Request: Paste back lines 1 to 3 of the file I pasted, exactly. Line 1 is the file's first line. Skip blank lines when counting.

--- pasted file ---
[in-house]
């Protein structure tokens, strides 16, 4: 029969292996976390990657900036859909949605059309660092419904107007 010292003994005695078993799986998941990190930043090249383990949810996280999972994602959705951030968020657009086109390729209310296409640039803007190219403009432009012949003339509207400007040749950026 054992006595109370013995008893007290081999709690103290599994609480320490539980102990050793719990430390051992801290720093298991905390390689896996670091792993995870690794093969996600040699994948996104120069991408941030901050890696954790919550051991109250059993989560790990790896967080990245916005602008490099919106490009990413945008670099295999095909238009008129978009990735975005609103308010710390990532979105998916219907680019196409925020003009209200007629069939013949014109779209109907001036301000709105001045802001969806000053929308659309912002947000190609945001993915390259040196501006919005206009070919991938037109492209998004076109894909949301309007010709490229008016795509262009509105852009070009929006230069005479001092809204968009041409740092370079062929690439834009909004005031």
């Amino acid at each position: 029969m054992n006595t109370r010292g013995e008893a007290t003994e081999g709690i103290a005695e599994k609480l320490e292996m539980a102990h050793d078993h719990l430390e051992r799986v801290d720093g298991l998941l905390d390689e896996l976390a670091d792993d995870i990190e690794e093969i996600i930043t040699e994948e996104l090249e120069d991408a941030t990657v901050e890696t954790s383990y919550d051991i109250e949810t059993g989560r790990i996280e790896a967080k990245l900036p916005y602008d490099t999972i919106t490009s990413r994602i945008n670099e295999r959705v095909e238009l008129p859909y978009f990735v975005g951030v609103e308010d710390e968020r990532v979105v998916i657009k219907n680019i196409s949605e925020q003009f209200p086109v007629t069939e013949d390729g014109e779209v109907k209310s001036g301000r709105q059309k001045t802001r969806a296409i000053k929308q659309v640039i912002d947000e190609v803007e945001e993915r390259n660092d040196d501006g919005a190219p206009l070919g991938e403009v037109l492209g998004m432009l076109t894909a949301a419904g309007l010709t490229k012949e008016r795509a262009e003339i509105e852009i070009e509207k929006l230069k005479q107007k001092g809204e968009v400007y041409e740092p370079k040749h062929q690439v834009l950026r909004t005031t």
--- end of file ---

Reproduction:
[in-house]
């Protein structure tokens, strides 16, 4: 029969292996976390990657900036859909949605059309660092419904107007 010292003994005695078993799986998941990190930043090249383990949810996280999972994602959705951030968020657009086109390729209310296409640039803007190219403009432009012949003339509207400007040749950026 054992006595109370013995008893007290081999709690103290599994609480320490539980102990050793719990430390051992801290720093298991905390390689896996670091792993995870690794093969996600040699994948996104120069991408941030901050890696954790919550051991109250059993989560790990790896967080990245916005602008490099919106490009990413945008670099295999095909238009008129978009990735975005609103308010710390990532979105998916219907680019196409925020003009209200007629069939013949014109779209109907001036301000709105001045802001969806000053929308659309912002947000190609945001993915390259040196501006919005206009070919991938037109492209998004076109894909949301309007010709490229008016795509262009509105852009070009929006230069005479001092809204968009041409740092370079062929690439834009909004005031």
């Amino acid at each position: 029969m054992n006595t109370r010292g013995e008893a007290t003994e081999g709690i103290a005695e599994k609480l320490e292996m539980a102990h050793d078993h719990l430390e051992r799986v801290d720093g298991l998941l905390d390689e896996l976390a670091d792993d995870i990190e690794e093969i996600i930043t040699e994948e996104l090249e120069d991408a941030t990657v901050e890696t954790s383990y919550d051991i109250e949810t059993g989560r790990i996280e790896a967080k990245l900036p916005y602008d490099t999972i919106t490009s990413r994602i945008n670099e295999r959705v095909e238009l008129p859909y978009f990735v975005g951030v609103e308010d710390e968020r990532v979105v998916i657009k219907n680019i196409s949605e925020q003009f209200p086109v007629t069939e013949d390729g014109e779209v109907k209310s001036g301000r709105q059309k001045t802001r969806a296409i000053k929308q659309v640039i912002d947000e190609v803007e945001e993915r390259n660092d040196d501006g919005a190219p206009l070919g991938e403009v037109l492209g998004m432009l076109t894909a949301a419904g309007l010709t490229k012949e008016r795509a262009e003339i509105e852009i070009e509207k929006l230069k005479q107007k001092g809204e968009v400007y041409e740092p370079k040749h062929q690439v834009l950026r909004t005031t």